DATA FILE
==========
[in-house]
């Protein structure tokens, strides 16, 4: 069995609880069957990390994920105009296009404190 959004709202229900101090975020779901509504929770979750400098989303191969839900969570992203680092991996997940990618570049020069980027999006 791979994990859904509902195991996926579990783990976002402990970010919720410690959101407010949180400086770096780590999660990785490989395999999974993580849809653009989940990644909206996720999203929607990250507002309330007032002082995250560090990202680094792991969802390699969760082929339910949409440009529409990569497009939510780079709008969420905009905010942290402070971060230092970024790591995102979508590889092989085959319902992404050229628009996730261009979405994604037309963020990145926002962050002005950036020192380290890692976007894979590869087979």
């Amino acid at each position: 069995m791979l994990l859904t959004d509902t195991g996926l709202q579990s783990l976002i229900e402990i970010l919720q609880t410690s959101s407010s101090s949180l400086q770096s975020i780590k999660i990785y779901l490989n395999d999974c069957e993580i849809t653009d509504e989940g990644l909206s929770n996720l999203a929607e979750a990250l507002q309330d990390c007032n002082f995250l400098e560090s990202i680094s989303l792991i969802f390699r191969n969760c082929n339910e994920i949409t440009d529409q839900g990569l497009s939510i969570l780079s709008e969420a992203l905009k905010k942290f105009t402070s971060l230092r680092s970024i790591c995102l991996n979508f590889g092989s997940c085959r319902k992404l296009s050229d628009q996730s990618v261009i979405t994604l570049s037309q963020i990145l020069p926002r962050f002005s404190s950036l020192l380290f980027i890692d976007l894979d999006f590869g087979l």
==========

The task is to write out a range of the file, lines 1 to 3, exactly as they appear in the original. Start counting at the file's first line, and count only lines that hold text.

[in-house]
């Protein structure tokens, strides 16, 4: 069995609880069957990390994920105009296009404190 959004709202229900101090975020779901509504929770979750400098989303191969839900969570992203680092991996997940990618570049020069980027999006 791979994990859904509902195991996926579990783990976002402990970010919720410690959101407010949180400086770096780590999660990785490989395999999974993580849809653009989940990644909206996720999203929607990250507002309330007032002082995250560090990202680094792991969802390699969760082929339910949409440009529409990569497009939510780079709008969420905009905010942290402070971060230092970024790591995102979508590889092989085959319902992404050229628009996730261009979405994604037309963020990145926002962050002005950036020192380290890692976007894979590869087979």
């Amino acid at each position: 069995m791979l994990l859904t959004d509902t195991g996926l709202q579990s783990l976002i229900e402990i970010l919720q609880t410690s959101s407010s101090s949180l400086q770096s975020i780590k999660i990785y779901l490989n395999d999974c069957e993580i849809t653009d509504e989940g990644l909206s929770n996720l999203a929607e979750a990250l507002q309330d990390c007032n002082f995250l400098e560090s990202i680094s989303l792991i969802f390699r191969n969760c082929n339910e994920i949409t440009d529409q839900g990569l497009s939510i969570l780079s709008e969420a992203l905009k905010k942290f105009t402070s971060l230092r680092s970024i790591c995102l991996n979508f590889g092989s997940c085959r319902k992404l296009s050229d628009q996730s990618v261009i979405t994604l570049s037309q963020i990145l020069p926002r962050f002005s404190s950036l020192l380290f980027i890692d976007l894979d999006f590869g087979l």